Macular degeneration treatment suitability criteria
We will diagnose your condition by reviewing your medical and family history and conducting a complete eye exam.
How macular degeneration treatment works
Depending on the type of AMD you have, treatments may help slow disease progression (as in the case of dry AMD) or alternatively, preserve existing vision and recover some lost vision if started early enough (as in the case of wet AMD).
Currently, there is no treatment for dry AMD. However, you can slow its progression by taking vitamin supplements, eating a healthy and well-balanced diet, and not smoking.
If your dry AMD is advanced and vision has already been impacted, you may benefit from:
- Low vision rehabilitation to help you find ways to adapt to your changing vision
- Certain surgeries (eg. implanting a telescopic lens which will help magnify your field of vision)
Anti-VEGF injections can slow the growth of new abnormal and leaking blood vessels. They do this by hindering the effects of growth hormone signals that are generated in the eye due to wet AMD. When these blood vessels are unable to leak, the fluid that has entered the macula can resolve and macular function can resume. This may help to stabilise and improve vision. Injections are performed on an anaesthetised eye and there is no significant discomfort associated with this procedure.
Anti-VEGF agents are controlling treatments and are not considered a cure. Therefore, regular treatments are required for continuous control of the condition and to allow vision to be maintained.
Initially, we usually administer anti-VEGFtreatments on a four weekly regime for an induction period of approximately three months. Following the induction period and successful response to the medication, we may extend the treatment over proceeding intervals. Some patients may then only require treatment at 12 weekly intervals.
We need to readminister anti-VEGF medications at these intervals due to the ongoing production of the VEGF growth hormone that is produced by the body. When the injected medication has been completely used up, abnormal vessels may regrow and leak, and this is an indication that further treatment is required. Ultimately, the rate of intervals for treatment depends on the rate your body produces the growth hormone, in relation to how fast the medication is used up.
Advantages and disadvantages
- Stabilised and improved eyesight
- Usually maintained independence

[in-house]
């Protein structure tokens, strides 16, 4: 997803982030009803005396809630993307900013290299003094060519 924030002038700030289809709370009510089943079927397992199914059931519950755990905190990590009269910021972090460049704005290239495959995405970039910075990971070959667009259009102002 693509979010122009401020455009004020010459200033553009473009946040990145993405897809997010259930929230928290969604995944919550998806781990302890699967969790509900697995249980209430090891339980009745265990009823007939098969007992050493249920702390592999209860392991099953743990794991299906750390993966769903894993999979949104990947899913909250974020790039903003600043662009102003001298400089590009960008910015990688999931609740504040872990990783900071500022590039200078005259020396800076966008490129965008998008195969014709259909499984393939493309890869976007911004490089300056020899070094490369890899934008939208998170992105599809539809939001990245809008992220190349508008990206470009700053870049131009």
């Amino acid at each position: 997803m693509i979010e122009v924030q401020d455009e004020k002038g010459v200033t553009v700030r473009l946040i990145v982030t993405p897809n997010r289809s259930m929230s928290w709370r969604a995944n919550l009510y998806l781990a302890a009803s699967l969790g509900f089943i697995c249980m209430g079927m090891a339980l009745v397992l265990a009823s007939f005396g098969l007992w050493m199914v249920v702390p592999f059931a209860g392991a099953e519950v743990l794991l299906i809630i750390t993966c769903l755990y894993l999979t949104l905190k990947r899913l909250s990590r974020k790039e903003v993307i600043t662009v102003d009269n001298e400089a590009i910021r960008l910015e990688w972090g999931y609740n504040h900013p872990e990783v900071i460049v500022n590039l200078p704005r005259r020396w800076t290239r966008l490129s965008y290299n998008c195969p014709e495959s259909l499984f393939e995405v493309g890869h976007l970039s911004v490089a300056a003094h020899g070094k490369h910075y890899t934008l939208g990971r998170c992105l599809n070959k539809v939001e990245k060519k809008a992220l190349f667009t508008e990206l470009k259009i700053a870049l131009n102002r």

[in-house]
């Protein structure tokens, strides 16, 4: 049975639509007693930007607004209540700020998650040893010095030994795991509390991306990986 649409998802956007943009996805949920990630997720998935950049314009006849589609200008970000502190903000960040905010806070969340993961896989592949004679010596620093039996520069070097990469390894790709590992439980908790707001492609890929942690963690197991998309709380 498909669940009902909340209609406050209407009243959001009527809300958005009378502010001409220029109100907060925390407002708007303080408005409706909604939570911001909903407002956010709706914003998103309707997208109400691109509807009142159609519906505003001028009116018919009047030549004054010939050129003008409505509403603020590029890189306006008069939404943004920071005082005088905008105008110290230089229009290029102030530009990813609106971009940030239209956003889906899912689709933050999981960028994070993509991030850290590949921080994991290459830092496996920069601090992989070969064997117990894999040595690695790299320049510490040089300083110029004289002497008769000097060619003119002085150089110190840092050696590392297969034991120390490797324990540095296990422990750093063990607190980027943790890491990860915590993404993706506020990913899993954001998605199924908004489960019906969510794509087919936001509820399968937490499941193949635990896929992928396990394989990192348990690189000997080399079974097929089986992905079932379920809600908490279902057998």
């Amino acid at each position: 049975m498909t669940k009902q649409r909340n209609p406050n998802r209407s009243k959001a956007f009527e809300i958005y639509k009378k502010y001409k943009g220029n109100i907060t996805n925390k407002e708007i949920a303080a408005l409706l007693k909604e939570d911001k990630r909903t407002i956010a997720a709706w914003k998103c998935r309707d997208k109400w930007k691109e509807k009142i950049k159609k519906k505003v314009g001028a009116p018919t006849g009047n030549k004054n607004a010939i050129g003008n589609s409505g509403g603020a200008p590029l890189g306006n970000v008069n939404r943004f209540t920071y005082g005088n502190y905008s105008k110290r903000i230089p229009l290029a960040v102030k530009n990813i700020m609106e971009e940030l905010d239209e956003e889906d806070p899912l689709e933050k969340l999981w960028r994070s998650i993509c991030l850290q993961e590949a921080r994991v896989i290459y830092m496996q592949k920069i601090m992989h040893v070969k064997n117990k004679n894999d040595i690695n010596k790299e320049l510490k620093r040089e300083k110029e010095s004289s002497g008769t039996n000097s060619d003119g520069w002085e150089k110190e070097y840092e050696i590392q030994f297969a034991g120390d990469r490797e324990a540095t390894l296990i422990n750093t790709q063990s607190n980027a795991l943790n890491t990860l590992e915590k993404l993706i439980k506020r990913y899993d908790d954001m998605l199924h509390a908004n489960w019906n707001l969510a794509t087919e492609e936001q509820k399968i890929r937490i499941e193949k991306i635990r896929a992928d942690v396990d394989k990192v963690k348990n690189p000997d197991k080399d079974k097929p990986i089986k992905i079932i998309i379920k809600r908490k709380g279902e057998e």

- Quick and comfortable procedure
- Ongoing treatment is required
Macular degeneration treatment risks
There are some risks associated with having these injections. These include minor complications such as a small surface bleed from a burst blood vessel at the site of the injection (this has no impact on vision and self-resolves), mild eye irritation, or a small floater in the vision usually caused by a bubble of air being pushed through from the syringe.
There is a low risk of less than 1% of cases having a serious complication. These risks are infection in the eye known as endophthalmitis and retinal detachment. Symptoms of endophthalmitis include loss of vision and commonly (but not always) pain. Those experiencing a retinal detachment often note symptoms such as an arc of flashing light in the peripheral area of vision, multiple floating spots/lines/“clumps” in the vision that seem to move around, and on occasion a “curtain” coming across the field of vision. If you notice any of these symptoms following the injections, we recommend you call the OKKO Eye Specialist Centre immediately.
Other risks include the accelerated formation of cataract if you have not already had cataract surgery.
There is also a risk of your condition being unresponsive to medication.
Options and alternatives
Wet age-Related Macular Degeneration (AMD) is almost always treated with intravitreous anti-VEGF injections, however other options could also include:
- Laser treatments
- Eye surgery (pars plana vitrectomy — this is where we remove the vitreous gel in the eye. In the case of wet AMD, this is done when there has been a bleed into the vitreous causing loss of vision)
Macular degeneration treatment steps
Step 1: We apply a local anaesthetic to numb the eye, and clean the eye with antiseptic substances
Step 2: We use a tiny needle (0.31mm in size) attached to a syringe of medication for the injection.
Macular degeneration treatment results
These medicines are effective in preventing further central vision loss in up to 90% of treated eyes.